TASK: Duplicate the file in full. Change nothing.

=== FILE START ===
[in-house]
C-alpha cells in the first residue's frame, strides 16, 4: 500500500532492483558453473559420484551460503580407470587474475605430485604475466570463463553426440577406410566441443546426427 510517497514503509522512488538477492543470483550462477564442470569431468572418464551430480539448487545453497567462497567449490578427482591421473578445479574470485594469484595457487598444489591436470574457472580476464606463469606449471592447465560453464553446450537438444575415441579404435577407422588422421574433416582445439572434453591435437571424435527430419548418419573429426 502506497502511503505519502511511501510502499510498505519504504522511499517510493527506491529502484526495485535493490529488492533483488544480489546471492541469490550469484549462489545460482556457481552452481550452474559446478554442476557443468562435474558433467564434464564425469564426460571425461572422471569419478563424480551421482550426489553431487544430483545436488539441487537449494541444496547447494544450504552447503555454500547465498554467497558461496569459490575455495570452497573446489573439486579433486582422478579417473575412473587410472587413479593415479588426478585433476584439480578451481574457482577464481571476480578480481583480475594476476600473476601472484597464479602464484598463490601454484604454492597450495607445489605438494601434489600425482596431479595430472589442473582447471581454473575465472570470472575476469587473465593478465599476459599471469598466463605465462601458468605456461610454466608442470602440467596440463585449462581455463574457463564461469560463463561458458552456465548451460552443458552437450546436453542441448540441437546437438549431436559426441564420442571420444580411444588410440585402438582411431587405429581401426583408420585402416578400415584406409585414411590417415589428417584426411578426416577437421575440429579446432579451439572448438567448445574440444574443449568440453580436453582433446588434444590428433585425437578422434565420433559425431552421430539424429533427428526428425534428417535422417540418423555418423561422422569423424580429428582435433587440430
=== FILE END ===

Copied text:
[in-house]
C-alpha cells in the first residue's frame, strides 16, 4: 500500500532492483558453473559420484551460503580407470587474475605430485604475466570463463553426440577406410566441443546426427 510517497514503509522512488538477492543470483550462477564442470569431468572418464551430480539448487545453497567462497567449490578427482591421473578445479574470485594469484595457487598444489591436470574457472580476464606463469606449471592447465560453464553446450537438444575415441579404435577407422588422421574433416582445439572434453591435437571424435527430419548418419573429426 502506497502511503505519502511511501510502499510498505519504504522511499517510493527506491529502484526495485535493490529488492533483488544480489546471492541469490550469484549462489545460482556457481552452481550452474559446478554442476557443468562435474558433467564434464564425469564426460571425461572422471569419478563424480551421482550426489553431487544430483545436488539441487537449494541444496547447494544450504552447503555454500547465498554467497558461496569459490575455495570452497573446489573439486579433486582422478579417473575412473587410472587413479593415479588426478585433476584439480578451481574457482577464481571476480578480481583480475594476476600473476601472484597464479602464484598463490601454484604454492597450495607445489605438494601434489600425482596431479595430472589442473582447471581454473575465472570470472575476469587473465593478465599476459599471469598466463605465462601458468605456461610454466608442470602440467596440463585449462581455463574457463564461469560463463561458458552456465548451460552443458552437450546436453542441448540441437546437438549431436559426441564420442571420444580411444588410440585402438582411431587405429581401426583408420585402416578400415584406409585414411590417415589428417584426411578426416577437421575440429579446432579451439572448438567448445574440444574443449568440453580436453582433446588434444590428433585425437578422434565420433559425431552421430539424429533427428526428425534428417535422417540418423555418423561422422569423424580429428582435433587440430